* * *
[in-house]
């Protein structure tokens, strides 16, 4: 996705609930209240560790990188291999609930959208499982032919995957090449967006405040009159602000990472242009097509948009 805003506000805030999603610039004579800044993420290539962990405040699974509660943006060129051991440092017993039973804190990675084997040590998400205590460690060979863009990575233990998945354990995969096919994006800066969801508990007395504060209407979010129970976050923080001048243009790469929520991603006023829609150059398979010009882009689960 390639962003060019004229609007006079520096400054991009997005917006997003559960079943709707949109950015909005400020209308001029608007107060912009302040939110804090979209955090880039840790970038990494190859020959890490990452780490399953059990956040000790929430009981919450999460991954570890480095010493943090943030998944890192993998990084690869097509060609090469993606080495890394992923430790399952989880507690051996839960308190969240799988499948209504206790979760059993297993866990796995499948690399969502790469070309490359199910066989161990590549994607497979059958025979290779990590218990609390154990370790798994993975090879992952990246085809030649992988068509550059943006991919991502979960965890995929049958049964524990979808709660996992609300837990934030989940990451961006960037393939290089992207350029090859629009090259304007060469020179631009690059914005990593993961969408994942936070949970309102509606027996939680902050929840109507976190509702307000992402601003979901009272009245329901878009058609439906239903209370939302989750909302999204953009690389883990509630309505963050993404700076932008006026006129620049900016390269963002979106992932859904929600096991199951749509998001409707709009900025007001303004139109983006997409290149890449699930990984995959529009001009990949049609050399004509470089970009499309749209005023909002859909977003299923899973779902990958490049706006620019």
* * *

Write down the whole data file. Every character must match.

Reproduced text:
[in-house]
């Protein structure tokens, strides 16, 4: 996705609930209240560790990188291999609930959208499982032919995957090449967006405040009159602000990472242009097509948009 805003506000805030999603610039004579800044993420290539962990405040699974509660943006060129051991440092017993039973804190990675084997040590998400205590460690060979863009990575233990998945354990995969096919994006800066969801508990007395504060209407979010129970976050923080001048243009790469929520991603006023829609150059398979010009882009689960 390639962003060019004229609007006079520096400054991009997005917006997003559960079943709707949109950015909005400020209308001029608007107060912009302040939110804090979209955090880039840790970038990494190859020959890490990452780490399953059990956040000790929430009981919450999460991954570890480095010493943090943030998944890192993998990084690869097509060609090469993606080495890394992923430790399952989880507690051996839960308190969240799988499948209504206790979760059993297993866990796995499948690399969502790469070309490359199910066989161990590549994607497979059958025979290779990590218990609390154990370790798994993975090879992952990246085809030649992988068509550059943006991919991502979960965890995929049958049964524990979808709660996992609300837990934030989940990451961006960037393939290089992207350029090859629009090259304007060469020179631009690059914005990593993961969408994942936070949970309102509606027996939680902050929840109507976190509702307000992402601003979901009272009245329901878009058609439906239903209370939302989750909302999204953009690389883990509630309505963050993404700076932008006026006129620049900016390269963002979106992932859904929600096991199951749509998001409707709009900025007001303004139109983006997409290149890449699930990984995959529009001009990949049609050399004509470089970009499309749209005023909002859909977003299923899973779902990958490049706006620019």